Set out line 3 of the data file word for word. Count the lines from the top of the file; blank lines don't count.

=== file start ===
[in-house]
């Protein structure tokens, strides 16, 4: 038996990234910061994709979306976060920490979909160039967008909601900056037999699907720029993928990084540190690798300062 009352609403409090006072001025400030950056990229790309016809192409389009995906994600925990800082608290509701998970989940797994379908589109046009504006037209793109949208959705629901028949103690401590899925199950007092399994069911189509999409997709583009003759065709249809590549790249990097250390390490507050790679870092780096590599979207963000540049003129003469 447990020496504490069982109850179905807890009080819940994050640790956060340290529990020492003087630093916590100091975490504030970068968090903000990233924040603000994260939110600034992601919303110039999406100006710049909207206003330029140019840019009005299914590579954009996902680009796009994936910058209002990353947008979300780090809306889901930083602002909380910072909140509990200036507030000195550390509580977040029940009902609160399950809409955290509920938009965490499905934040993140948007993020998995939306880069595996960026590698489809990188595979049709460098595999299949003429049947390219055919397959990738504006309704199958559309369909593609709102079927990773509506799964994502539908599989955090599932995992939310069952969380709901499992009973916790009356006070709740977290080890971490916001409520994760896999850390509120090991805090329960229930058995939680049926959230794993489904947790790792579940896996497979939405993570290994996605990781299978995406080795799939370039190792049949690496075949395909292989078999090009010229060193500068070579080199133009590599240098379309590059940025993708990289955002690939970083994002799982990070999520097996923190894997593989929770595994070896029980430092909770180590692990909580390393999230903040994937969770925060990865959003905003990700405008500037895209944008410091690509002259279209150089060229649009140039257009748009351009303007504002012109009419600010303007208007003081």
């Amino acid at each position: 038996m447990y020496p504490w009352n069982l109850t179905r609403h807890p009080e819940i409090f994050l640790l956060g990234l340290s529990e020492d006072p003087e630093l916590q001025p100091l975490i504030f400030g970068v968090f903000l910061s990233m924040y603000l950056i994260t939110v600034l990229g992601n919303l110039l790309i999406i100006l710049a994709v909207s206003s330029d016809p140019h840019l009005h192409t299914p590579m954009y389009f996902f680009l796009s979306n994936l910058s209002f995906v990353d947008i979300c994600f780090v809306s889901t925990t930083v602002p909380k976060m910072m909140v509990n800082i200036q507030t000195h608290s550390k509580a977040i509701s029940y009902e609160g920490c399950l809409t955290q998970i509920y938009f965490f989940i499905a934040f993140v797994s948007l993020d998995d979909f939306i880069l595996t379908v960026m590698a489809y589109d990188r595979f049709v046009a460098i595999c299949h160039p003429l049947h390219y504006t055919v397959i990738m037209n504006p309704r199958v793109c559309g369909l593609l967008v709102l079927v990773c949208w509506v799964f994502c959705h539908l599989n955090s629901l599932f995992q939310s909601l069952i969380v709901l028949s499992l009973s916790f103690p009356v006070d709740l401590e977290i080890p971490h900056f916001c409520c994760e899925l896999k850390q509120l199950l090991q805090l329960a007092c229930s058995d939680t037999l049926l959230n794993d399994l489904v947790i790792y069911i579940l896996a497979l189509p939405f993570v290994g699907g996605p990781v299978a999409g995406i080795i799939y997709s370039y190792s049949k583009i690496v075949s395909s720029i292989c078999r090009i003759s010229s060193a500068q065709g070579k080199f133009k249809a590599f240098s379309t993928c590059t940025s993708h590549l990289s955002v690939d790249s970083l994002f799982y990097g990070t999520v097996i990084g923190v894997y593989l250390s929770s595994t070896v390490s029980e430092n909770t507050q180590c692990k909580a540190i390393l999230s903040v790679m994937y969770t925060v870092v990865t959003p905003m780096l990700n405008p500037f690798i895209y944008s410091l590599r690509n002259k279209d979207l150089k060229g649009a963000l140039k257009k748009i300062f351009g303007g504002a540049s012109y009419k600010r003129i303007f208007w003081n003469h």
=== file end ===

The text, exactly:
């Amino acid at each position: 038996m447990y020496p504490w009352n069982l109850t179905r609403h807890p009080e819940i409090f994050l640790l956060g990234l340290s529990e020492d006072p003087e630093l916590q001025p100091l975490i504030f400030g970068v968090f903000l910061s990233m924040y603000l950056i994260t939110v600034l990229g992601n919303l110039l790309i999406i100006l710049a994709v909207s206003s330029d016809p140019h840019l009005h192409t299914p590579m954009y389009f996902f680009l796009s979306n994936l910058s209002f995906v990353d947008i979300c994600f780090v809306s889901t925990t930083v602002p909380k976060m910072m909140v509990n800082i200036q507030t000195h608290s550390k509580a977040i509701s029940y009902e609160g920490c399950l809409t955290q998970i509920y938009f965490f989940i499905a934040f993140v797994s948007l993020d998995d979909f939306i880069l595996t379908v960026m590698a489809y589109d990188r595979f049709v046009a460098i595999c299949h160039p003429l049947h390219y504006t055919v397959i990738m037209n504006p309704r199958v793109c559309g369909l593609l967008v709102l079927v990773c949208w509506v799964f994502c959705h539908l599989n955090s629901l599932f995992q939310s909601l069952i969380v709901l028949s499992l009973s916790f103690p009356v006070d709740l401590e977290i080890p971490h900056f916001c409520c994760e899925l896999k850390q509120l199950l090991q805090l329960a007092c229930s058995d939680t037999l049926l959230n794993d399994l489904v947790i790792y069911i579940l896996a497979l189509p939405f993570v290994g699907g996605p990781v299978a999409g995406i080795i799939y997709s370039y190792s049949k583009i690496v075949s395909s720029i292989c078999r090009i003759s010229s060193a500068q065709g070579k080199f133009k249809a590599f240098s379309t993928c590059t940025s993708h590549l990289s955002v690939d790249s970083l994002f799982y990097g990070t999520v097996i990084g923190v894997y593989l250390s929770s595994t070896v390490s029980e430092n909770t507050q180590c692990k909580a540190i390393l999230s903040v790679m994937y969770t925060v870092v990865t959003p905003m780096l990700n405008p500037f690798i895209y944008s410091l590599r690509n002259k279209d979207l150089k060229g649009a963000l140039k257009k748009i300062f351009g303007g504002a540049s012109y009419k600010r003129i303007f208007w003081n003469h």